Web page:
Yes indeed my Nosey ones, we are experiencing exciting times in this here Mzansi and there are many issues on which I want to express my “so-highly-regarded” opinion – but without the “French” of course, as per a kind request from one of you noseys.
OK, people from the RSA have shown we are not your typical African country. We voted peacefully and there is no-one saying the votes were rigged or sending out little militants to cause havoc.
But, oh my my, poor Juju and his EFF – hate the little boy anyway – did not get a single municipality. Let’s put it this way, we are damn lucky that the EFF did not do as well as they envisioned. For crying out loud, do we need a reincarnation of Idi Amin Dada? No.
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Remember my friend in Parliament representing the EFF, one Dr Younus Cassim Vawda? I warned him, I said, you don’t know the black mentality. Our people will talk a lot of crap, support you, da da da, but when it comes down to it they will vote with their stomachs for their bread and butter, Boeti, and there is only one party that can guarantee that, the ANC.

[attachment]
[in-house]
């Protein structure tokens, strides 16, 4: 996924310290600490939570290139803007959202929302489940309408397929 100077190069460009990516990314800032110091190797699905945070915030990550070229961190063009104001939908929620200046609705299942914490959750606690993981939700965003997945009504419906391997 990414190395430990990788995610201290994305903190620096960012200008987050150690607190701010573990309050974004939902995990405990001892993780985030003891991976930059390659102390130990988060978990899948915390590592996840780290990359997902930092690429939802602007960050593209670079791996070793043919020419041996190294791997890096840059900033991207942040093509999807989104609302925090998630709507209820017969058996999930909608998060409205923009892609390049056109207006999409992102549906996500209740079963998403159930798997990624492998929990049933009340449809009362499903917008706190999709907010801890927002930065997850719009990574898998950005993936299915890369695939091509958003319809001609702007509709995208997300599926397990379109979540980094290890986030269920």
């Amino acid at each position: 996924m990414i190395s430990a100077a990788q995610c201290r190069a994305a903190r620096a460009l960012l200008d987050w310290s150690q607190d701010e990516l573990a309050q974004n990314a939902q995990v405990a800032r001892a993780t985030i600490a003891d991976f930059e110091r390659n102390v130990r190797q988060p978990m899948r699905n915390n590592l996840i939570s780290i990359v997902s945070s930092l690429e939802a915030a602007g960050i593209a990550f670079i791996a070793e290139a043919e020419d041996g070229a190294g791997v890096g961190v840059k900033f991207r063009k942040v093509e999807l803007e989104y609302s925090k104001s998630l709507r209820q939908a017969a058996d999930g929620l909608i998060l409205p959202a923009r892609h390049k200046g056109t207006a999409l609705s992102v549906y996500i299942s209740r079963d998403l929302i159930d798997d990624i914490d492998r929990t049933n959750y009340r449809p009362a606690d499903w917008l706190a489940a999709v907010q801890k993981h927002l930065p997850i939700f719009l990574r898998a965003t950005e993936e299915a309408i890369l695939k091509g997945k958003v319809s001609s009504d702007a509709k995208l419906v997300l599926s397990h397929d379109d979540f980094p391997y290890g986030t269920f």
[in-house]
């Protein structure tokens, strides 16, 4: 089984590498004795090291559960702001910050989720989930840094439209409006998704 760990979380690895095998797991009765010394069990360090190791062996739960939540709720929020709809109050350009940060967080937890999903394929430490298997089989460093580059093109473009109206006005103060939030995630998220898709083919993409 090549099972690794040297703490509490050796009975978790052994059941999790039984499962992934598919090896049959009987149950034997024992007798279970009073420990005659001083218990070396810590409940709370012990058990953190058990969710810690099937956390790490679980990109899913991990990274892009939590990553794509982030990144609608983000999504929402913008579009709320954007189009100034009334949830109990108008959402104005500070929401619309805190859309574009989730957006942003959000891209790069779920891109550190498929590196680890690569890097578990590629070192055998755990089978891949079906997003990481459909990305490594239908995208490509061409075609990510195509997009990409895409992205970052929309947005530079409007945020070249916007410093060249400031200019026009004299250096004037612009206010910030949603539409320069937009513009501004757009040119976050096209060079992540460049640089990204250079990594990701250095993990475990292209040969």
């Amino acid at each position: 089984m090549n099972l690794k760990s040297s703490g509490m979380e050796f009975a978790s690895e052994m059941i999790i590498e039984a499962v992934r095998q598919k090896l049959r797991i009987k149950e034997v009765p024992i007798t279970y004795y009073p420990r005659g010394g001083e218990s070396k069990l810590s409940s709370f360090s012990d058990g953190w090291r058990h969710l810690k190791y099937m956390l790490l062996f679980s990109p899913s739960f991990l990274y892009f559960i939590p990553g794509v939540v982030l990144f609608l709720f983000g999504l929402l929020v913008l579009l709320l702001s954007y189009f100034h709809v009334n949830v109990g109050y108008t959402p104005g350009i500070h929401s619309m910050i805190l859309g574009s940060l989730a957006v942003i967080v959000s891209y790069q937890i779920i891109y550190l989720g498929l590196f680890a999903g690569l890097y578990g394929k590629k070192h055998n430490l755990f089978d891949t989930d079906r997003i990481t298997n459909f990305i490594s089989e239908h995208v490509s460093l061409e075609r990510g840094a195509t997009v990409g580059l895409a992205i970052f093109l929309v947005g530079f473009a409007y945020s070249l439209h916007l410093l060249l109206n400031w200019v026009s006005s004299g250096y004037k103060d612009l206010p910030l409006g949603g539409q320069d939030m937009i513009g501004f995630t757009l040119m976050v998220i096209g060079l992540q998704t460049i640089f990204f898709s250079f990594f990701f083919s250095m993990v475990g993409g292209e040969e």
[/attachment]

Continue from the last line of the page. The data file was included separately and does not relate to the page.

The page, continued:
Mind you, I made that comment to the good doctor after the announcement of the early results. I was over the moon at Juju’s “failure” and of course at what I thought was again an insightful observation, prediction. Boy was I wrong. And if anyone had an egg on their face it wasn’t me; instead I had a carton not even thrown but viciously smeared on me. You see we had to wait a few more days for the complete results to be announced. And when they were, I was surprisingly enlightened by the fact that not only were the people not swayed by bread and butter issues, they did not fall for the ANC’s last-minute campaign TV slots focused on the organisation’s past glory and desperate attempt at reminding us of the bad “white man” and his now black-fronted party.